Business caters to Muslim immigrants seeking to fulfill ritual animal sacrifices

Since the 1980s, the number of goats slaughtered for their meat has more than quintupled, according to the U.S. Agriculture Department. Many of those goats are killed not in mass slaughterhouses but in quiet ceremonies on farms and in back yards.

It’s a niche market that farmer Brian Schiner discovered accidentally. He has now become something of an expert on religious and ethnic slaughter rituals, adapting his business to serve a foreign-born clientele.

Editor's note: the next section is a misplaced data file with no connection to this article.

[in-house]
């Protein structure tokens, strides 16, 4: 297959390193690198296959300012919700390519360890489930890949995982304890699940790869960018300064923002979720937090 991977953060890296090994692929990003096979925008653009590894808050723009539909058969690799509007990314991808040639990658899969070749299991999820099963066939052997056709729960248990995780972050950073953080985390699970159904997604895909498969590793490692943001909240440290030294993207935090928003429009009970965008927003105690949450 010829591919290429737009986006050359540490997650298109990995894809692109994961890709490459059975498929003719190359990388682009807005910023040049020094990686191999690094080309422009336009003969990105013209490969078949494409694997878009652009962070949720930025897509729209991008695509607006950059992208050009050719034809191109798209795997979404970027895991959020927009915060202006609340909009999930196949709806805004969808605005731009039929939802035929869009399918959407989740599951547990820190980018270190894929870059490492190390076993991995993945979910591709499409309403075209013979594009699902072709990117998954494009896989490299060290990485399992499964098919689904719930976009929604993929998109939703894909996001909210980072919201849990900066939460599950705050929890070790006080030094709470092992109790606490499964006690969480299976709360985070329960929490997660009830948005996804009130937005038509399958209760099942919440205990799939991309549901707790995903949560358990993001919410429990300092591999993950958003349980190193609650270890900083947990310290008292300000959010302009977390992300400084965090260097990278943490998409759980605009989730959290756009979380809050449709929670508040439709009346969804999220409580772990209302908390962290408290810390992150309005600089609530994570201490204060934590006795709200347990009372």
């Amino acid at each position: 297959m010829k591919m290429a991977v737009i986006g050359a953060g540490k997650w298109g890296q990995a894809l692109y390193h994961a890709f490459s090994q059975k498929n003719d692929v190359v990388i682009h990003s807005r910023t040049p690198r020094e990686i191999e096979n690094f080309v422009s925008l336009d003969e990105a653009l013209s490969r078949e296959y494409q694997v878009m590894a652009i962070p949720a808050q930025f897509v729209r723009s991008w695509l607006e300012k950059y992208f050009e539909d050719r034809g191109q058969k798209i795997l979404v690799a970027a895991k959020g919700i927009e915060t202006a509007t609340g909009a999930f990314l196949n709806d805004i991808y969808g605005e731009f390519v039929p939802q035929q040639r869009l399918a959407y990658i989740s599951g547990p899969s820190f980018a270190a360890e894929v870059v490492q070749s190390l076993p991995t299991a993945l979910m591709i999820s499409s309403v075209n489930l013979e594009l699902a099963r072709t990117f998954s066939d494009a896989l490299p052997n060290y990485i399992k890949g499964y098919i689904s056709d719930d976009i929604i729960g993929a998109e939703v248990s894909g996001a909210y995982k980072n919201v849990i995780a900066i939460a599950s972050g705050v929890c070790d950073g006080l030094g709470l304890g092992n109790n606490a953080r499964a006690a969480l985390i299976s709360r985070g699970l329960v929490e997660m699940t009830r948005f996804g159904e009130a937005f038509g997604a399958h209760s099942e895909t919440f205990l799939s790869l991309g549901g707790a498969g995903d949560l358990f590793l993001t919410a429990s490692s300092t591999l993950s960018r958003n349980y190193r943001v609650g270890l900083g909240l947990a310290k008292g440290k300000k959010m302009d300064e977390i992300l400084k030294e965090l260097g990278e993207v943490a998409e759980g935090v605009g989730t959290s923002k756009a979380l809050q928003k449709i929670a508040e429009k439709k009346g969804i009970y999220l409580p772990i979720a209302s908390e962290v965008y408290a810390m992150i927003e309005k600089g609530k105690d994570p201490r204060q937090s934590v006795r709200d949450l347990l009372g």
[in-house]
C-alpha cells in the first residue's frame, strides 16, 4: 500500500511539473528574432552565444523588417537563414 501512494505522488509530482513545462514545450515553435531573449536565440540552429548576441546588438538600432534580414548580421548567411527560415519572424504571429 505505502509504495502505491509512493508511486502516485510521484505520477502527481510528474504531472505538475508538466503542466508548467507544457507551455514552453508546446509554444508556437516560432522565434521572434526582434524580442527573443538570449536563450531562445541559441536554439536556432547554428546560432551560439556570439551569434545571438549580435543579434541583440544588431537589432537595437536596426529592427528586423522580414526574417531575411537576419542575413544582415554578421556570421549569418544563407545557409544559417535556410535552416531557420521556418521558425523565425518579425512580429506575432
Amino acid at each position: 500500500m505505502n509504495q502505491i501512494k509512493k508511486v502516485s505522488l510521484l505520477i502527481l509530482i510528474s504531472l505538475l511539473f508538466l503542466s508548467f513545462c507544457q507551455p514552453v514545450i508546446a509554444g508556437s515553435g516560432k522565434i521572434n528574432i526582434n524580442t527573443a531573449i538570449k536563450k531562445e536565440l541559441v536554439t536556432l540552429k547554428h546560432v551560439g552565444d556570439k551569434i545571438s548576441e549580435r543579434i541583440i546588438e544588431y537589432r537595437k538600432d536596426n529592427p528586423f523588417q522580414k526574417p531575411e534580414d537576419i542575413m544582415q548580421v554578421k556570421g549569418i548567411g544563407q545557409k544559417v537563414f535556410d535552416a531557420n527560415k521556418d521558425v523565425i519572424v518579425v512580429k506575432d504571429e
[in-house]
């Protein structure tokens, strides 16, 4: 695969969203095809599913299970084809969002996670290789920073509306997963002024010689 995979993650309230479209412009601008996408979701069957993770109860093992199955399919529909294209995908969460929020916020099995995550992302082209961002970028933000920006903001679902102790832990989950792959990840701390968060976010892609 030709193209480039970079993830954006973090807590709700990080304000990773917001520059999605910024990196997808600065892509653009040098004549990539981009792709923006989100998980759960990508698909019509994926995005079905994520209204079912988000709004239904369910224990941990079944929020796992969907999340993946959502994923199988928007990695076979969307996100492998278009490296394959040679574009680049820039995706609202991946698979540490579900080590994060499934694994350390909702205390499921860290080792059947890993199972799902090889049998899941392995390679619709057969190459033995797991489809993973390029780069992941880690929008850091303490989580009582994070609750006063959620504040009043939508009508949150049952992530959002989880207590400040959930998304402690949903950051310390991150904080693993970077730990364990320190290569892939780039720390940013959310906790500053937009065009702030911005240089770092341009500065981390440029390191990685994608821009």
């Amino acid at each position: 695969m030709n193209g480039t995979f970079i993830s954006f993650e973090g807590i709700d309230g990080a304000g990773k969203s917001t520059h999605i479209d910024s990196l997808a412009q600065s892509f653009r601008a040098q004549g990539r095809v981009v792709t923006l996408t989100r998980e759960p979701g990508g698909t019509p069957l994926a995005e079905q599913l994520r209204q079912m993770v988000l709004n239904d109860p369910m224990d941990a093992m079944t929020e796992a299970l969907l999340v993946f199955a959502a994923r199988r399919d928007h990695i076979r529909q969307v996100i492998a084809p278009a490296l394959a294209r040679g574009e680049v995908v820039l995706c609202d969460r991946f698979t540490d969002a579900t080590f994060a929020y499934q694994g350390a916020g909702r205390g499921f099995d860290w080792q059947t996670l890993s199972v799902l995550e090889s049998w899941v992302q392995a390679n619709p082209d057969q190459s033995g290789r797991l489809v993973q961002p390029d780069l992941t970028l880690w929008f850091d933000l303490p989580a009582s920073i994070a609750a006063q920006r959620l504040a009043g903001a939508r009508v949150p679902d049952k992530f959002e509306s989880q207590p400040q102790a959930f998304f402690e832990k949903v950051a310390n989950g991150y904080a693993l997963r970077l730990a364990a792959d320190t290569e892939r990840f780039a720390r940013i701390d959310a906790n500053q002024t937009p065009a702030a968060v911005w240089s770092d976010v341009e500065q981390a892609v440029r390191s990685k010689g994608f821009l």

During Eid al-Adha, the annual Islamic Festival of the Sacrifice, the line at Schiner’s farm stretches several hours long, including Muslims from four continents. Muslims slaughter animals at that time to recall the trial that Ibrahim faced when God commanded that he kill his son as a sacrifice — a story Muhammad ‘borrowed’ from the Jewish scriptures.

Other farms have shied away from such rituals, in part because goat slaughter has become an unlikely subject of a post-Sept. 11 culture clash.


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This post was last updated: Nov. 21, 2013